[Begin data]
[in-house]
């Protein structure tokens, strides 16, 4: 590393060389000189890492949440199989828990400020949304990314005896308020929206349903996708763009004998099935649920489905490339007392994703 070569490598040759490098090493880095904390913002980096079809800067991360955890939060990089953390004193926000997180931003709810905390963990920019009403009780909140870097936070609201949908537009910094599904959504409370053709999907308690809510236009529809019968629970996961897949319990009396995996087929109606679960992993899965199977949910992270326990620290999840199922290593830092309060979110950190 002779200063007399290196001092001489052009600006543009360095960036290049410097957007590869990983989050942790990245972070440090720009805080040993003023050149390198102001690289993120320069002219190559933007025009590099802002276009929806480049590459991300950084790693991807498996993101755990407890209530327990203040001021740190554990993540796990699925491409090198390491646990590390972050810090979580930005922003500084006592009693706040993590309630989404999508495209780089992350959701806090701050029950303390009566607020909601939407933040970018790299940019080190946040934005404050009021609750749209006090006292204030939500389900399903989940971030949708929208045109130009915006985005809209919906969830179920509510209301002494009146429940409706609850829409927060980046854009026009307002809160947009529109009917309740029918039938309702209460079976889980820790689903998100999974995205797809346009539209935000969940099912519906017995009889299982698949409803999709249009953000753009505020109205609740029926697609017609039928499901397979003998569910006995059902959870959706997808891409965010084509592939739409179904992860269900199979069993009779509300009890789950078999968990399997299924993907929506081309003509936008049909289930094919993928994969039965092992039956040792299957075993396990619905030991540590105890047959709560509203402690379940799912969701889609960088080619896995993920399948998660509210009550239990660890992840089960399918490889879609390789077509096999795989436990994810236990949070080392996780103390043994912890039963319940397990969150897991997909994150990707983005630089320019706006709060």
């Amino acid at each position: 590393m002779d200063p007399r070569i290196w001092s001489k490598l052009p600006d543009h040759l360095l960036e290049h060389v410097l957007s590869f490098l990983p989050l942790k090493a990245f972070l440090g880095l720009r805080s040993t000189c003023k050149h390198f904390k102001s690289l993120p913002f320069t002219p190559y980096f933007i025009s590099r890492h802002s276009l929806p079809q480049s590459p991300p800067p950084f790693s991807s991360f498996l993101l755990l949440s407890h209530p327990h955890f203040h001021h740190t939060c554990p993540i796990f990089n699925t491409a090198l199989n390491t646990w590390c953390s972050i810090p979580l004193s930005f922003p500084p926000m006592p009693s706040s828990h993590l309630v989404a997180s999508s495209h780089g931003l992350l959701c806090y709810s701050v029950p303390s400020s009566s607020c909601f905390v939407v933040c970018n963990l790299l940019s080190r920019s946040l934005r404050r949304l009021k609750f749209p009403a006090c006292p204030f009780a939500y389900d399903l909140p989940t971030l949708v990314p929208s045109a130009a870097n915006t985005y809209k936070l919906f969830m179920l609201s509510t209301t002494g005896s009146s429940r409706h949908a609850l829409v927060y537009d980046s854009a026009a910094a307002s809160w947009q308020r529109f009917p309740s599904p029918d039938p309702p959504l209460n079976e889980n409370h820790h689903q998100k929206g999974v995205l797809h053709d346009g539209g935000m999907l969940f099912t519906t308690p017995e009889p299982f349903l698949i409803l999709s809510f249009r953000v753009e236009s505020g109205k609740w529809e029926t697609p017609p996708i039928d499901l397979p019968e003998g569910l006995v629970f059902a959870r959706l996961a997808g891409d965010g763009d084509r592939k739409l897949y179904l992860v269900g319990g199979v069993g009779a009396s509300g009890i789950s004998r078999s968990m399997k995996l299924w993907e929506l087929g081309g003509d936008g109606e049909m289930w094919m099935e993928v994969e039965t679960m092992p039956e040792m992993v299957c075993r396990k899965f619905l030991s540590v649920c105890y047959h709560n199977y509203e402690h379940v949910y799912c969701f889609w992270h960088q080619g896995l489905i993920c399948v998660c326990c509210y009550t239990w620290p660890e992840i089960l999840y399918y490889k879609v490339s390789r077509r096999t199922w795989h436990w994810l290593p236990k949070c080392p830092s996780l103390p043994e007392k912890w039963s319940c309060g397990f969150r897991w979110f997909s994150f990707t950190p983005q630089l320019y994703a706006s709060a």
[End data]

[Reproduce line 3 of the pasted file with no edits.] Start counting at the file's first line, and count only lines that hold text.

């Amino acid at each position: 590393m002779d200063p007399r070569i290196w001092s001489k490598l052009p600006d543009h040759l360095l960036e290049h060389v410097l957007s590869f490098l990983p989050l942790k090493a990245f972070l440090g880095l720009r805080s040993t000189c003023k050149h390198f904390k102001s690289l993120p913002f320069t002219p190559y980096f933007i025009s590099r890492h802002s276009l929806p079809q480049s590459p991300p800067p950084f790693s991807s991360f498996l993101l755990l949440s407890h209530p327990h955890f203040h001021h740190t939060c554990p993540i796990f990089n699925t491409a090198l199989n390491t646990w590390c953390s972050i810090p979580l004193s930005f922003p500084p926000m006592p009693s706040s828990h993590l309630v989404a997180s999508s495209h780089g931003l992350l959701c806090y709810s701050v029950p303390s400020s009566s607020c909601f905390v939407v933040c970018n963990l790299l940019s080190r920019s946040l934005r404050r949304l009021k609750f749209p009403a006090c006292p204030f009780a939500y389900d399903l909140p989940t971030l949708v990314p929208s045109a130009a870097n915006t985005y809209k936070l919906f969830m179920l609201s509510t209301t002494g005896s009146s429940r409706h949908a609850l829409v927060y537009d980046s854009a026009a910094a307002s809160w947009q308020r529109f009917p309740s599904p029918d039938p309702p959504l209460n079976e889980n409370h820790h689903q998100k929206g999974v995205l797809h053709d346009g539209g935000m999907l969940f099912t519906t308690p017995e009889p299982f349903l698949i409803l999709s809510f249009r953000v753009e236009s505020g109205k609740w529809e029926t697609p017609p996708i039928d499901l397979p019968e003998g569910l006995v629970f059902a959870r959706l996961a997808g891409d965010g763009d084509r592939k739409l897949y179904l992860v269900g319990g199979v069993g009779a009396s509300g009890i789950s004998r078999s968990m399997k995996l299924w993907e929506l087929g081309g003509d936008g109606e049909m289930w094919m099935e993928v994969e039965t679960m092992p039956e040792m992993v299957c075993r396990k899965f619905l030991s540590v649920c105890y047959h709560n199977y509203e402690h379940v949910y799912c969701f889609w992270h960088q080619g896995l489905i993920c399948v998660c326990c509210y009550t239990w620290p660890e992840i089960l999840y399918y490889k879609v490339s390789r077509r096999t199922w795989h436990w994810l290593p236990k949070c080392p830092s996780l103390p043994e007392k912890w039963s319940c309060g397990f969150r897991w979110f997909s994150f990707t950190p983005q630089l320019y994703a706006s709060a």